Welcome to Barbara Ball, Ph.D., LPC-AT, our new Senior Research Associate!

BarbaraBWe recently sat down with Barbara Ball, Ph.D., LPC-AT, one of three new staff members, to learn a little bit more about her! Barbara is our Senior Research Associate for the Texas Youth Permanency Study. Her work over the past 20 years has been devoted to supporting children and youth who have experienced violence and abuse, trauma and adversity. We are so happy to have her join us! To learn more about Barbara, please visit her staff profile.

What excites you or interests you most about the work you do?

I am excited about joining this team because it offers an opportunity to support children and youth through research, program development, and advocacy for systems’ change.  My previous work focused on violence prevention and working with schools. Right now, I am learning as much as I can about the complexities of the foster care system – observing courts, listening to youth and adults who have been in the system, learning from foster parents, reading. I am thinking about how the system can increase connections and build relationships, rather than fracturing them further. I can’t wait to get the Texas Youth Permanency Study off the ground to build a foundation for answering some of these questions.

What is something you hope to achieve in your career?

I would like to connect the dots between violence prevention, trauma-informed practices, mental health, and promoting healthy relationships and sexual health.

Past jobs or work you want to highlight?

My work over the past 20 years has been devoted to supporting children and youth who have experienced violence and abuse, trauma and adversity. As an art therapist in various psychiatric, out-patient, residential, and school-based settings, I saw the impact of trauma in children’s lives. Through these experiences, I became deeply committed to working toward prevention. At the SAFE Alliance in Austin, I was responsible for developing program materials, curricula, and trainings. I also coordinated the evaluation of Expect Respect, a comprehensive program to reduce dating and sexual violence and promote healthy relationships. This program supports vulnerable youth who face significant adversity, discrimination and victimization, and empowers them through skill development and leadership opportunities. I believe that promoting safe and respectful relationships for children, youth and families is inextricably linked with promoting mental, sexual, and reproductive health. Increasing safety, health, and wellbeing require community-level change. For this reason, I am engaged in several collaborations, including Kids Living Well, the Travis County Children’s Mental Health Plan, and the Manor Collaborative for Safe and Healthy Relationships.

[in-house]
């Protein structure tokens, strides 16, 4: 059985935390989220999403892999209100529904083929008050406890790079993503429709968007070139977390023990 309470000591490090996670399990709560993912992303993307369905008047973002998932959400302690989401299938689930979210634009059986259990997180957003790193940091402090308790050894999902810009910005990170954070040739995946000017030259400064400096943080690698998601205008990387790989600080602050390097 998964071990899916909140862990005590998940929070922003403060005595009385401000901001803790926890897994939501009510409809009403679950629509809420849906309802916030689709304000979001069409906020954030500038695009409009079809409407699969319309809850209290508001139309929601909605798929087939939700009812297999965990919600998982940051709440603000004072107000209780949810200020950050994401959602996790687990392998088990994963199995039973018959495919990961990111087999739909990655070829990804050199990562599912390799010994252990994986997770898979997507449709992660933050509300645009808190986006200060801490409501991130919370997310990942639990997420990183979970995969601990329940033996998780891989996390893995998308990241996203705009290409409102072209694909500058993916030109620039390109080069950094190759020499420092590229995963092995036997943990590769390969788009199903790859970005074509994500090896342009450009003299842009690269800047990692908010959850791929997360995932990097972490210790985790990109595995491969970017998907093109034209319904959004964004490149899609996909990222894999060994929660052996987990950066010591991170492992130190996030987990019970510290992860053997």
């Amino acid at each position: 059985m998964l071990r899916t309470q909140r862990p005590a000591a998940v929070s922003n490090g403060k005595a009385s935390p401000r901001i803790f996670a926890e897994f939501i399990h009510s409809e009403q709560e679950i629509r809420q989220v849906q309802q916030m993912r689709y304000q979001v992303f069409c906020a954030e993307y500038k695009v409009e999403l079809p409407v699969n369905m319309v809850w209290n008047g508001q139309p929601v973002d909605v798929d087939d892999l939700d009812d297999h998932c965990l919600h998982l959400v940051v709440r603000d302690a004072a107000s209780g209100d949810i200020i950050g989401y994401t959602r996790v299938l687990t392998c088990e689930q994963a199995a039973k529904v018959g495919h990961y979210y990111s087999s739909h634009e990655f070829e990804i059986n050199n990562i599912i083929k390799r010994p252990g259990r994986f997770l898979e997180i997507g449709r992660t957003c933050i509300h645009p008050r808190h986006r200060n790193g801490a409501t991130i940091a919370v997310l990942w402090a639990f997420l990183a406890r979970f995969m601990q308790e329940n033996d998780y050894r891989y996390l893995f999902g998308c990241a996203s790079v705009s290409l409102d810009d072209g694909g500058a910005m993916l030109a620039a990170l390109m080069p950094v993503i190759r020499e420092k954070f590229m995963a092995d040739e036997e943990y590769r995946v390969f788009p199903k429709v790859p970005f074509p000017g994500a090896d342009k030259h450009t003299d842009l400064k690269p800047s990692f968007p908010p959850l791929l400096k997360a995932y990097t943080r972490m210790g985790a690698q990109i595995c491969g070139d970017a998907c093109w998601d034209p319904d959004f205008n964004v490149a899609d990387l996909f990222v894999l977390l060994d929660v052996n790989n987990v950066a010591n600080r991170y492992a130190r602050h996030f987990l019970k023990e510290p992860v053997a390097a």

What are some of your personal hobbies?

Creating peaceful gardens, making sculptures, traveling around the world whenever I can, music, books, and mostly spending time with my kids who are growing up way too fast (not a hobby, but important part of my life).